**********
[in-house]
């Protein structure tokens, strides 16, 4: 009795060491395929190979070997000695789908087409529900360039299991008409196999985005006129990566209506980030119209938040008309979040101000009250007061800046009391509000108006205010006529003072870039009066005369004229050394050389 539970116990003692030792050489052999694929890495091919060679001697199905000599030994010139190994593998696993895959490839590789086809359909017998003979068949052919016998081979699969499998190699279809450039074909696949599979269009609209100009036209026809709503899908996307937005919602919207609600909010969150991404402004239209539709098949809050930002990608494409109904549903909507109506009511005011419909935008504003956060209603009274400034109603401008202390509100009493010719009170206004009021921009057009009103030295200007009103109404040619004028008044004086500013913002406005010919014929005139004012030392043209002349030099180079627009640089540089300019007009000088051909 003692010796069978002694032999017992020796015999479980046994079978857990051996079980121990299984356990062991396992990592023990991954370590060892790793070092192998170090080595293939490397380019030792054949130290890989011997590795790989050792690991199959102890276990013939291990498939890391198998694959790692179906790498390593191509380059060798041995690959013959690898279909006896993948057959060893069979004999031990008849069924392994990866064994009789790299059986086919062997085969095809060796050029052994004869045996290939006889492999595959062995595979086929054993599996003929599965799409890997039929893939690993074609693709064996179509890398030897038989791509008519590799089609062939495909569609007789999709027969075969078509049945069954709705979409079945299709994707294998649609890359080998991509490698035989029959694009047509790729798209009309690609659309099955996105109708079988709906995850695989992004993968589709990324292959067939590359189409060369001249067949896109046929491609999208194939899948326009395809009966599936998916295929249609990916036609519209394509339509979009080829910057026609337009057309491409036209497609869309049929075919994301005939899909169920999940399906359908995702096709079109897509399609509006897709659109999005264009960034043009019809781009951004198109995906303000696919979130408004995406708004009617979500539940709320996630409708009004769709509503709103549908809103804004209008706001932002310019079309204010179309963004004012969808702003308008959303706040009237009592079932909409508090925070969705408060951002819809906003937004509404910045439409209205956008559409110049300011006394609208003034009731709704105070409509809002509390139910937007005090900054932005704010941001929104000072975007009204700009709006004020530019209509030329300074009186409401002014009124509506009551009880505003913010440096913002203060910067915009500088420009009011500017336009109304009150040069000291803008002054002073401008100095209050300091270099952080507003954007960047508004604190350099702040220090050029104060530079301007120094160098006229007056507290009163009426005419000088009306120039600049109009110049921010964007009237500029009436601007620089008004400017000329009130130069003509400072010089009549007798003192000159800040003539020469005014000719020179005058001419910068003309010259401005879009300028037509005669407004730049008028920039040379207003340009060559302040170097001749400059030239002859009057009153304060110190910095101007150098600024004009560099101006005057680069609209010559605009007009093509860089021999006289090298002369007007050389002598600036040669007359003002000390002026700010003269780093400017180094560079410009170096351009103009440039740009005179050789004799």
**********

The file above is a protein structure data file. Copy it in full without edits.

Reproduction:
[in-house]
């Protein structure tokens, strides 16, 4: 009795060491395929190979070997000695789908087409529900360039299991008409196999985005006129990566209506980030119209938040008309979040101000009250007061800046009391509000108006205010006529003072870039009066005369004229050394050389 539970116990003692030792050489052999694929890495091919060679001697199905000599030994010139190994593998696993895959490839590789086809359909017998003979068949052919016998081979699969499998190699279809450039074909696949599979269009609209100009036209026809709503899908996307937005919602919207609600909010969150991404402004239209539709098949809050930002990608494409109904549903909507109506009511005011419909935008504003956060209603009274400034109603401008202390509100009493010719009170206004009021921009057009009103030295200007009103109404040619004028008044004086500013913002406005010919014929005139004012030392043209002349030099180079627009640089540089300019007009000088051909 003692010796069978002694032999017992020796015999479980046994079978857990051996079980121990299984356990062991396992990592023990991954370590060892790793070092192998170090080595293939490397380019030792054949130290890989011997590795790989050792690991199959102890276990013939291990498939890391198998694959790692179906790498390593191509380059060798041995690959013959690898279909006896993948057959060893069979004999031990008849069924392994990866064994009789790299059986086919062997085969095809060796050029052994004869045996290939006889492999595959062995595979086929054993599996003929599965799409890997039929893939690993074609693709064996179509890398030897038989791509008519590799089609062939495909569609007789999709027969075969078509049945069954709705979409079945299709994707294998649609890359080998991509490698035989029959694009047509790729798209009309690609659309099955996105109708079988709906995850695989992004993968589709990324292959067939590359189409060369001249067949896109046929491609999208194939899948326009395809009966599936998916295929249609990916036609519209394509339509979009080829910057026609337009057309491409036209497609869309049929075919994301005939899909169920999940399906359908995702096709079109897509399609509006897709659109999005264009960034043009019809781009951004198109995906303000696919979130408004995406708004009617979500539940709320996630409708009004769709509503709103549908809103804004209008706001932002310019079309204010179309963004004012969808702003308008959303706040009237009592079932909409508090925070969705408060951002819809906003937004509404910045439409209205956008559409110049300011006394609208003034009731709704105070409509809002509390139910937007005090900054932005704010941001929104000072975007009204700009709006004020530019209509030329300074009186409401002014009124509506009551009880505003913010440096913002203060910067915009500088420009009011500017336009109304009150040069000291803008002054002073401008100095209050300091270099952080507003954007960047508004604190350099702040220090050029104060530079301007120094160098006229007056507290009163009426005419000088009306120039600049109009110049921010964007009237500029009436601007620089008004400017000329009130130069003509400072010089009549007798003192000159800040003539020469005014000719020179005058001419910068003309010259401005879009300028037509005669407004730049008028920039040379207003340009060559302040170097001749400059030239002859009057009153304060110190910095101007150098600024004009560099101006005057680069609209010559605009007009093509860089021999006289090298002369007007050389002598600036040669007359003002000390002026700010003269780093400017180094560079410009170096351009103009440039740009005179050789004799």